Oh, gosh, am I talking about best-in-breed apps, heterogeneous computing environments, multiple vendors, nightmarish integration costs, etc., etc., all the things we were trying to get out from underneath when we jumped onto the big app bandwagon?

Yup, yup, yup. That’s what I’m saying. In this day and age, you’re better off figuring out small, local solutions to specific problems–and accepting the costs associated with that–than you are buying a large, global solution, that supposedly offers economies of scale, but never delivers them.

If you adopt this strategy, you think (or at least you entertain the possibility) that a small, light call center/knowledge management app that deflects 10% of the time-wasting calls and can go in tomorrow, SaaS, might do more for you than the global call-center app that is designed to automate your interaction with most of your customers, costs jillions, and will take so long to install that none of us will ever be there to see what happened–even though the large app is supplied by your primary IT supplier and will become part of your global application footprint (the one you pay all that maintenance for).

I know it’s a radical notion. But that’s the idea. Think small. Look for small improvements. Buy small apps to make the small improvements. Don’t buy more than you need; assume that light apps that do less are the way to go.

Given the cost structure in place today, you’ll not only do more, faster; you’ll save money.

Why? Well, when you cut through all the nonsense, it’s the same reason I pick up a wrench rather than call the plumber. It doesn’t require that much. The job gets done. And there’s no reason to pay any more than I have to.

The Oracle Quarter

June 23, 2009

I was following some Oracle deals, as their quarter closed last month, and what struck me most about some of these deals is that Oracle competitors are trying to out-Oracle Oracle–and failing.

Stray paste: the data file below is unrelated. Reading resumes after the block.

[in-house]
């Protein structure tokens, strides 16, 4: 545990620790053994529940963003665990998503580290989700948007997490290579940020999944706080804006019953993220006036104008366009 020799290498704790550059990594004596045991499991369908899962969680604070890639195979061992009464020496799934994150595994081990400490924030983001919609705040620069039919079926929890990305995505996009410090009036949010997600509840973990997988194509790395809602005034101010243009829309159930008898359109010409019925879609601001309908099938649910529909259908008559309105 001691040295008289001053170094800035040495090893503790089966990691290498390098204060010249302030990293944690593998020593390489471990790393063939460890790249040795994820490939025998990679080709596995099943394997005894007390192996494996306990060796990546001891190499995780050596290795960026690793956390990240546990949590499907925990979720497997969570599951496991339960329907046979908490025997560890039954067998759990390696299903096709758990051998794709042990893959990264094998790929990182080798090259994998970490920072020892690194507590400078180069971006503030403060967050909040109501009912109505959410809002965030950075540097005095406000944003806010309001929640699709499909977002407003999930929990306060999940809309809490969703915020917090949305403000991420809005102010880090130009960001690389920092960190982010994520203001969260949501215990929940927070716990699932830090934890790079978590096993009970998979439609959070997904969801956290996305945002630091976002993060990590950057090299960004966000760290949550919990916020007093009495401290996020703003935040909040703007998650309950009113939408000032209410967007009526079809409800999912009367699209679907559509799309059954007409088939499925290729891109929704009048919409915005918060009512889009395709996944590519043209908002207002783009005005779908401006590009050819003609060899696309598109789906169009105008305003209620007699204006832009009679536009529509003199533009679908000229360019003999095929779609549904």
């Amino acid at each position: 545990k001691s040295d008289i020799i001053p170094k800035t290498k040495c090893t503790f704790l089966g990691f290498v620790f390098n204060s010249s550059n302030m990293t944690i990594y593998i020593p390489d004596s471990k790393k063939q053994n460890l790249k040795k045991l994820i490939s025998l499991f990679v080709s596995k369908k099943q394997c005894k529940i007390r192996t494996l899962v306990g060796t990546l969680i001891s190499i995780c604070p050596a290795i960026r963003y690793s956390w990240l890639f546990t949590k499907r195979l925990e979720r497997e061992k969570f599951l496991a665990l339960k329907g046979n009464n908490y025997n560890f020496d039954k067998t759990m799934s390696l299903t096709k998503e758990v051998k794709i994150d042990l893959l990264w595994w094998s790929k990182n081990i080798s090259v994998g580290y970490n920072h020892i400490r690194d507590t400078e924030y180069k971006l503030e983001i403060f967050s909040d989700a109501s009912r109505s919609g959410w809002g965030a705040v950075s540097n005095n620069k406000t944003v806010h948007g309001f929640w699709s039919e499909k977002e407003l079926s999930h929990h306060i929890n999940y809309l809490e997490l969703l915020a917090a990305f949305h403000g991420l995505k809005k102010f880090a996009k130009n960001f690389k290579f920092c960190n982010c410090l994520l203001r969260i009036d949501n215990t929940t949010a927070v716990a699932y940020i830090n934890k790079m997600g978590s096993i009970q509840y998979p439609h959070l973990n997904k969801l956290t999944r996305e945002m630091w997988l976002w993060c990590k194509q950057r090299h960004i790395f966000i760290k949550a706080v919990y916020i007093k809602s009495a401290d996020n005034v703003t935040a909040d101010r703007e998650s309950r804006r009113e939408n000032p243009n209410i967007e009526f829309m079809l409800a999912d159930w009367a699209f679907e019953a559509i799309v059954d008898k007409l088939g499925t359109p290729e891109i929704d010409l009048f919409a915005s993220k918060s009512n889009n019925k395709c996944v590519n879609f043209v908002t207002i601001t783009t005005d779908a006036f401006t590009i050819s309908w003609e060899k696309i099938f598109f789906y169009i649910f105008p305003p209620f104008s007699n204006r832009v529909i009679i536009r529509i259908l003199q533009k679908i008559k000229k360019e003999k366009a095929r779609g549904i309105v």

Let me give you an example. One of the most common, best-known plays in the ERP salesperson’s playbook–the equivalent of post-right in football–is called elevating the deal.

When you elevate the deal, you try to take it out of the hands of the “team” that has been assembled to evaluate your product and put it in the hands of busy executives, preferably several levels up, who are in a position to override the team. When you’re put in front of these executives, you pitch business benefits, instead of functional capabilities, and fill their soft little heads with visions of flexibility and agility, competitive differentiators, and money dropping like rain to the bottom line. At this level, of course, you just assume that your software actually has the functionality that will allow you to gain those benefits, which is of course what that low-level team was taking all this time trying to assess.

Both Oracle and SAP are past masters of this particular play; when they run it, it’s Tom Brady to Randy Moss, man.

So this quarter, I heard about two situations where one ERP vendor tried to elevate the deal, at the express instructions of the coach, er, head of sales. In either case, was it Oracle? No, it was the other guy. And did it work? Not a bit. The only thing the competitor succeeded in doing was ticking off the selection team.

It’s a pretty small sample size, of course. But it made me wonder. I know that the applications themselves showing their age. Is it possible that the tactics that go along with those apps are beginning to fray, too? I have been saying for some time, now, that they’ve outlived their usefulness to the customer (if there ever was any). See my blog post, “Lawson’s New Office,” for instance. But now, I’m wondering, have the old sales tactics stopped working for the vendors, too?